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Faulty machines dampen turnout in mid-term US polls

Tuesday, 7 November 2006 - 11:16pm IST
Though candidates gave positive comments about the voter turnout, there are reports of programming errors in voting machines.

WASHINGTON, DC: As candidates were giving positive comments about the high voter turnout — some researchers put the figures at higher than the 55 per cent turnout during the 2004 presidential election — reports began coming in about programming errors in the electronic voting machines.


At 11:30 am Eastern (10:00 pm IST), just four hours into the elections, four states had already reported problems in the electronic voting machines. Programming errors were the primary problems, but inexperience of the election officials delayed the voting process by more than an hour.


At the time of filing this report, voting had just begun on the American west coast which is three hours behind the east coast.


The four states where voting machine problems were reported were Ohio, Maryland, Florida and Indiana. Meanwhile, a peculiar controversy cropped up in Virginia on the eve of the elections when Jim Webb, the Democratic nominee in for the Senate, accused the incumbent Republican George Allen of intimidating voters with pre-programmed telephone calls. According to NBC News, the Federal Bureau of Investigation might initiate an inquiry into the matter.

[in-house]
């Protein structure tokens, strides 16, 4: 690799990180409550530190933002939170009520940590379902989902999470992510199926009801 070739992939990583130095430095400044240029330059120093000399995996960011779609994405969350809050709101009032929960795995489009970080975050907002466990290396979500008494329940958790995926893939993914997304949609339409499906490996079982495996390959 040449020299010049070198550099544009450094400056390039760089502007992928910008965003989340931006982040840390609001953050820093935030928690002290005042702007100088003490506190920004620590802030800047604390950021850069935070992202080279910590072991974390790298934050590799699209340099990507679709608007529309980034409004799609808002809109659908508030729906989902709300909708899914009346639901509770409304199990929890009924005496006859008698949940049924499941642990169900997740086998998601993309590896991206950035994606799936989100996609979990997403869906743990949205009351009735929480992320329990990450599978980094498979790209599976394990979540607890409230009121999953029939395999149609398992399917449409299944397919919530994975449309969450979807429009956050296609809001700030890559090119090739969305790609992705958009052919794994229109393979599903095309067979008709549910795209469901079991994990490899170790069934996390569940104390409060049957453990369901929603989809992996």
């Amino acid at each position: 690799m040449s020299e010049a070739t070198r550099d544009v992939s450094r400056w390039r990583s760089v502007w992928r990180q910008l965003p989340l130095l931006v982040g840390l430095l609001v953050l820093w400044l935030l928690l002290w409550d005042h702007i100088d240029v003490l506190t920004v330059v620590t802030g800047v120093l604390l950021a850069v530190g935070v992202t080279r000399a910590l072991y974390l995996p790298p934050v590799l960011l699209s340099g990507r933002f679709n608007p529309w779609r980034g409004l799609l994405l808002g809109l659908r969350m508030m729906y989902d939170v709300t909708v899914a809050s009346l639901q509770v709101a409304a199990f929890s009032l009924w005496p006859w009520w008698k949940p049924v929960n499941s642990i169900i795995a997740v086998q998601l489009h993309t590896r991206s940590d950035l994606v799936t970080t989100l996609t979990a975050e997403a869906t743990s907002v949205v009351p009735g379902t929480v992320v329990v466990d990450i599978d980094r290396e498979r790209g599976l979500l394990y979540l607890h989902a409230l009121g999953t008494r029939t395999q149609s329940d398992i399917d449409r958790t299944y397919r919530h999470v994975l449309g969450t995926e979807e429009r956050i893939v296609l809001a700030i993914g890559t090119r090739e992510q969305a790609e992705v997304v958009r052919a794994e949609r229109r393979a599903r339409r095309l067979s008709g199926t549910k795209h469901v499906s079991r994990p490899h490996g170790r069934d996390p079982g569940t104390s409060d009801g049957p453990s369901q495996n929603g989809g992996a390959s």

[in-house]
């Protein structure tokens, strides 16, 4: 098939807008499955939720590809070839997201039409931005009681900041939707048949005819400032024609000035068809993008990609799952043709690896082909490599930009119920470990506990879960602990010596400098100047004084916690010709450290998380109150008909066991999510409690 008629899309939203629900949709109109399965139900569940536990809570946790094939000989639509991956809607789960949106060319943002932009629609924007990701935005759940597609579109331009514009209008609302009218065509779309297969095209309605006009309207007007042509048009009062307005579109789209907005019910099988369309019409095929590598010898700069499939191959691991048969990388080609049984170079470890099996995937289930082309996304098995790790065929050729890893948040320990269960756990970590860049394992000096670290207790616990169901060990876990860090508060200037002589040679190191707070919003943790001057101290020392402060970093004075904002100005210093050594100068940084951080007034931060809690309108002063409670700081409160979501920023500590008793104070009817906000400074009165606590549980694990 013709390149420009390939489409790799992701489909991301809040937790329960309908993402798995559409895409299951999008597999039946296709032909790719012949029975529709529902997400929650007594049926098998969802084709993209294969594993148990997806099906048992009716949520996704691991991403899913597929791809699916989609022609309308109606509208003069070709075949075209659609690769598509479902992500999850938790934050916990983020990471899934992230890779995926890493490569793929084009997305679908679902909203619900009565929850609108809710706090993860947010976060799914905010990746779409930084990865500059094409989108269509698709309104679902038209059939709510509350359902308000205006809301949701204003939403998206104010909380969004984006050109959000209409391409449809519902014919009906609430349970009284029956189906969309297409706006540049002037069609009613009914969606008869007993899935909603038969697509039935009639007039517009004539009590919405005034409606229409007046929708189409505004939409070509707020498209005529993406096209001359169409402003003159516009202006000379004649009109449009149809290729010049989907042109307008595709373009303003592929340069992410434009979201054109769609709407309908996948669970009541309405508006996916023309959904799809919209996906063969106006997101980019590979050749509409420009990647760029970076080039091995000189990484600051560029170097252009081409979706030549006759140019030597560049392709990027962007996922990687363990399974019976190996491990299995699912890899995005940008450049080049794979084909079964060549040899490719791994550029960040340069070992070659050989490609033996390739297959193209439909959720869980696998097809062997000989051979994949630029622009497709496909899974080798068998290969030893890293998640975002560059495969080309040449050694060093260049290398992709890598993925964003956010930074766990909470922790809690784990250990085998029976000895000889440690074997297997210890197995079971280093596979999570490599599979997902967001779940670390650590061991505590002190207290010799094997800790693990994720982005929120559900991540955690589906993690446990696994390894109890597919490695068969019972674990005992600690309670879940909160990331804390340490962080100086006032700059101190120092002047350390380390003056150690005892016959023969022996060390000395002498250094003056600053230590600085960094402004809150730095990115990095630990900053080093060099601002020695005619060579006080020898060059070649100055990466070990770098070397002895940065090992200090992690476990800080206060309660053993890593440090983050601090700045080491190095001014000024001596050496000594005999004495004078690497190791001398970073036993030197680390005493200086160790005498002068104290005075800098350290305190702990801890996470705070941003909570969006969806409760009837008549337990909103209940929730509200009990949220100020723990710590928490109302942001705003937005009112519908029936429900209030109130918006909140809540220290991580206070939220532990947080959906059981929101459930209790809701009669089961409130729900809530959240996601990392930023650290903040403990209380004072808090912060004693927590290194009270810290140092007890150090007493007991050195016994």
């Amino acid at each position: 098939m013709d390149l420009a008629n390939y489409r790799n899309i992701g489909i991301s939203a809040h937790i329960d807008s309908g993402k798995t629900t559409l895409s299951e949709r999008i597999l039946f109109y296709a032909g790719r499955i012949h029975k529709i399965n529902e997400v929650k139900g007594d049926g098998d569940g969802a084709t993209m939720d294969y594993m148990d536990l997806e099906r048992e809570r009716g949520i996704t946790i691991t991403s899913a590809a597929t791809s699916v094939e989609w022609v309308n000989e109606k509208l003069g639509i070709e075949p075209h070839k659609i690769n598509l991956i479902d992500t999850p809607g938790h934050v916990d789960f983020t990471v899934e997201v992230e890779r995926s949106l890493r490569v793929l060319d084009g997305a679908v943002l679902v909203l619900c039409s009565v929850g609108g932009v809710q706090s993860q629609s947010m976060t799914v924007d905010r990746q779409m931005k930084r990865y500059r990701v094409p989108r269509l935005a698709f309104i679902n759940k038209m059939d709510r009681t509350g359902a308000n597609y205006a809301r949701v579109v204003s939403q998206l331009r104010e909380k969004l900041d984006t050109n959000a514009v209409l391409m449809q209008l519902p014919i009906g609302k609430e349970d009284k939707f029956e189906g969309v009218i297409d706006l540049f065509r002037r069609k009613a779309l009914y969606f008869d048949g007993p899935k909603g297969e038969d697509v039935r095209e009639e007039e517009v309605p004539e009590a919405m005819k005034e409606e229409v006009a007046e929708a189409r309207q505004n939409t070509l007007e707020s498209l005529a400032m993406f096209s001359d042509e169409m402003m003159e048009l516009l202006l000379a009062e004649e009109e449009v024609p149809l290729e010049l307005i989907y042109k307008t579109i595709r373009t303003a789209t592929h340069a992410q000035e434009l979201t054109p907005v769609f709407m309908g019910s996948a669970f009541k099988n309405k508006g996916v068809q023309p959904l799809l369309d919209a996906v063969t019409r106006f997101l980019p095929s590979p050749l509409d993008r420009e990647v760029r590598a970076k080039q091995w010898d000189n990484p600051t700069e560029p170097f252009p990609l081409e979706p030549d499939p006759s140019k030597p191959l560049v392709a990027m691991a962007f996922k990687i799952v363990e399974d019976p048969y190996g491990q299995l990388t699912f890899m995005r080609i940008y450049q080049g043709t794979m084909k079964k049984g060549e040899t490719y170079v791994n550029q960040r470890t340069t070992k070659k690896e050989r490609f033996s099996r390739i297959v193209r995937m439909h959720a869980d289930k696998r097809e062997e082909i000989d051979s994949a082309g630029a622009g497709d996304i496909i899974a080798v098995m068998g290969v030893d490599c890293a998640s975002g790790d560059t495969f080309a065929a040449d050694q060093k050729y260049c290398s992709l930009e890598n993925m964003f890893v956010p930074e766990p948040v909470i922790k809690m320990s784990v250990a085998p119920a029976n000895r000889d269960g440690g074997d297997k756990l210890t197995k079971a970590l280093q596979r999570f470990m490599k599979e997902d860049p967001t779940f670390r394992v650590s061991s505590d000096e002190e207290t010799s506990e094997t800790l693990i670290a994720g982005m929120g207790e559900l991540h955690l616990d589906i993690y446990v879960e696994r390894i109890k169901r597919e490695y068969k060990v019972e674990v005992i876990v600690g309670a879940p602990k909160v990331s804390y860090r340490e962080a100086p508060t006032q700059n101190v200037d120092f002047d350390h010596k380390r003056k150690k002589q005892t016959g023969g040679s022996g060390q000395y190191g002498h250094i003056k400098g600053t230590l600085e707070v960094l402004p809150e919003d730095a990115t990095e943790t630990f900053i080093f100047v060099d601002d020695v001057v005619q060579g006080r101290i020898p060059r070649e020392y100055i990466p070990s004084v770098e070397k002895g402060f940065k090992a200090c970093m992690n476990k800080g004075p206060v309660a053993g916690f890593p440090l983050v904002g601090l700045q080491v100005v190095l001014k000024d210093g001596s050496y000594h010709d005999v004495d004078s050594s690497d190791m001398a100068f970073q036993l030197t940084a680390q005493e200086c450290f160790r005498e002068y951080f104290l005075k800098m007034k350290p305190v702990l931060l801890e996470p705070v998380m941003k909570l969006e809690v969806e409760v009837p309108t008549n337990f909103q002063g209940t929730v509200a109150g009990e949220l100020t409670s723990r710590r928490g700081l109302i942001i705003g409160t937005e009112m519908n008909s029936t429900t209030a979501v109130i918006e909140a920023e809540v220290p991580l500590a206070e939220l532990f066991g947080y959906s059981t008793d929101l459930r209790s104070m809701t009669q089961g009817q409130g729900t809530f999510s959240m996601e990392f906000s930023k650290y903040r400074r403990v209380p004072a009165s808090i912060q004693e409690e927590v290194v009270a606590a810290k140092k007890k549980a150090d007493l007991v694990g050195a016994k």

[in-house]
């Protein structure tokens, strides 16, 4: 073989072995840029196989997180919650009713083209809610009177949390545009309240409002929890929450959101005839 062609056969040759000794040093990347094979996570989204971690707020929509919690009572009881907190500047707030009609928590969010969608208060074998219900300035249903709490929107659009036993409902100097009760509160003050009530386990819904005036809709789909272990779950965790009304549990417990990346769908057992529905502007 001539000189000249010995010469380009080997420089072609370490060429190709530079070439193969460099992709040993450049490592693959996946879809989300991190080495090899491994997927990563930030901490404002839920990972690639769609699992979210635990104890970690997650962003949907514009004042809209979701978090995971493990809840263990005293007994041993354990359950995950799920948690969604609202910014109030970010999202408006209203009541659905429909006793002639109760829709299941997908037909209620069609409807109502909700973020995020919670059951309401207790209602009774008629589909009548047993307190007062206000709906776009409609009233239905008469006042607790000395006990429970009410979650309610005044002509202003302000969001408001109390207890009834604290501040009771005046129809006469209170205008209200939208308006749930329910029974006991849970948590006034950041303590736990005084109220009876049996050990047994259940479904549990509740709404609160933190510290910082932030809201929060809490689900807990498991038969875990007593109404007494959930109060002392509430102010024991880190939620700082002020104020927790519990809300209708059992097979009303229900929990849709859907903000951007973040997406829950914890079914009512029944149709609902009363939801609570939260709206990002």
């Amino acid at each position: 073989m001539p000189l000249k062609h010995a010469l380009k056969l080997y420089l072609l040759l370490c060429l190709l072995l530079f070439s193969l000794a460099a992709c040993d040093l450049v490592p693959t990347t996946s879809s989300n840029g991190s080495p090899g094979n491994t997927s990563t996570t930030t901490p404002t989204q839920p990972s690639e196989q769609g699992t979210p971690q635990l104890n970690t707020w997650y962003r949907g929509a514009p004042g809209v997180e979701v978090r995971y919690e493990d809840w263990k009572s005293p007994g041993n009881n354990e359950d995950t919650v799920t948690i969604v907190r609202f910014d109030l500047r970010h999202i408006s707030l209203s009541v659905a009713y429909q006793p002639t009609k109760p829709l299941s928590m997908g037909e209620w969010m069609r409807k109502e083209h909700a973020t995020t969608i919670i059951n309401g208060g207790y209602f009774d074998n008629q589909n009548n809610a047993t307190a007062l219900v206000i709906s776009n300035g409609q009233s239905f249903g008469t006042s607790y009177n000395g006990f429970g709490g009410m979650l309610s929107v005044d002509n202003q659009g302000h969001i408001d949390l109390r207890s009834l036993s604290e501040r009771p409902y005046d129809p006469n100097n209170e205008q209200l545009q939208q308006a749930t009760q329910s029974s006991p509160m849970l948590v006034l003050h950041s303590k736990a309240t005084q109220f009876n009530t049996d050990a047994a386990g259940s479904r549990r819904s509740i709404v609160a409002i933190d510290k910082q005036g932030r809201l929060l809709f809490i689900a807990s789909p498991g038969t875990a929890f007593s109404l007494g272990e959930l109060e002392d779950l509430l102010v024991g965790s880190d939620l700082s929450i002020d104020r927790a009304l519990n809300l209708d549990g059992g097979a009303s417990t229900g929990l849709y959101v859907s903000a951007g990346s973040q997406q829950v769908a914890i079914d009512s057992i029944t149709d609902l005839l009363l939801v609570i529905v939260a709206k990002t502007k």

News4, a Washington-area affiliate of NBC, reported on its website that its Web site that it had received an e-mail from a viewer in Virginia, who said he received a phone call from so-called volunteers threatening voters with arrest if they cast ballots.


According to News4, “The viewer’s e-mail stated after he had voted, he received a call from an unknown caller who said they knew the voter was registered out of state and would be arrested if they voted today. The viewer’s e-mail stated he’s been registered to vote in Virginia for the last three years and has the Virginia Voter Registration card to prove it.”




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